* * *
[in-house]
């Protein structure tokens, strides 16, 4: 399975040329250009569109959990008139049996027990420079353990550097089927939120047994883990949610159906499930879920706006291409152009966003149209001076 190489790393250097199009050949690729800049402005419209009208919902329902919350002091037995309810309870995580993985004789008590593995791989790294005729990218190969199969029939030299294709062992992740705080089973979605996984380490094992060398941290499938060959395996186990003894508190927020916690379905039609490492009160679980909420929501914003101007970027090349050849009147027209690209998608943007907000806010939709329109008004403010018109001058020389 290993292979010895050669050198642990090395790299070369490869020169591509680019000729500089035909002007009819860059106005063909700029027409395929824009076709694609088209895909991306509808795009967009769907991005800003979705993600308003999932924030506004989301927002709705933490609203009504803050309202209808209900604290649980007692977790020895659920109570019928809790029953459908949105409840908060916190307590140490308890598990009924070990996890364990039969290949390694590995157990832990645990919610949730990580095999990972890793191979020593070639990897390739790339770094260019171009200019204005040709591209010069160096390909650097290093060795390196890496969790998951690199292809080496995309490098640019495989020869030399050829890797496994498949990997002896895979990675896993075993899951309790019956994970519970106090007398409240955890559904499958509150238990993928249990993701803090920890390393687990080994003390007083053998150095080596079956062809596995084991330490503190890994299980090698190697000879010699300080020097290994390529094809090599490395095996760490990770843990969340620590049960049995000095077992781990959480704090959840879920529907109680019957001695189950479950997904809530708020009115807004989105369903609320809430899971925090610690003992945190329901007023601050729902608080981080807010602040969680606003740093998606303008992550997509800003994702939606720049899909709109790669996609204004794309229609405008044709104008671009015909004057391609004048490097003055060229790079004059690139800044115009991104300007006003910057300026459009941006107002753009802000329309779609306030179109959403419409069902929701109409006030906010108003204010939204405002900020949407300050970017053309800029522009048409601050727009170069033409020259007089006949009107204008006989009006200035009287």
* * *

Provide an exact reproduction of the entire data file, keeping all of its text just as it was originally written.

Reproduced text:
[in-house]
């Protein structure tokens, strides 16, 4: 399975040329250009569109959990008139049996027990420079353990550097089927939120047994883990949610159906499930879920706006291409152009966003149209001076 190489790393250097199009050949690729800049402005419209009208919902329902919350002091037995309810309870995580993985004789008590593995791989790294005729990218190969199969029939030299294709062992992740705080089973979605996984380490094992060398941290499938060959395996186990003894508190927020916690379905039609490492009160679980909420929501914003101007970027090349050849009147027209690209998608943007907000806010939709329109008004403010018109001058020389 290993292979010895050669050198642990090395790299070369490869020169591509680019000729500089035909002007009819860059106005063909700029027409395929824009076709694609088209895909991306509808795009967009769907991005800003979705993600308003999932924030506004989301927002709705933490609203009504803050309202209808209900604290649980007692977790020895659920109570019928809790029953459908949105409840908060916190307590140490308890598990009924070990996890364990039969290949390694590995157990832990645990919610949730990580095999990972890793191979020593070639990897390739790339770094260019171009200019204005040709591209010069160096390909650097290093060795390196890496969790998951690199292809080496995309490098640019495989020869030399050829890797496994498949990997002896895979990675896993075993899951309790019956994970519970106090007398409240955890559904499958509150238990993928249990993701803090920890390393687990080994003390007083053998150095080596079956062809596995084991330490503190890994299980090698190697000879010699300080020097290994390529094809090599490395095996760490990770843990969340620590049960049995000095077992781990959480704090959840879920529907109680019957001695189950479950997904809530708020009115807004989105369903609320809430899971925090610690003992945190329901007023601050729902608080981080807010602040969680606003740093998606303008992550997509800003994702939606720049899909709109790669996609204004794309229609405008044709104008671009015909004057391609004048490097003055060229790079004059690139800044115009991104300007006003910057300026459009941006107002753009802000329309779609306030179109959403419409069902929701109409006030906010108003204010939204405002900020949407300050970017053309800029522009048409601050727009170069033409020259007089006949009107204008006989009006200035009287």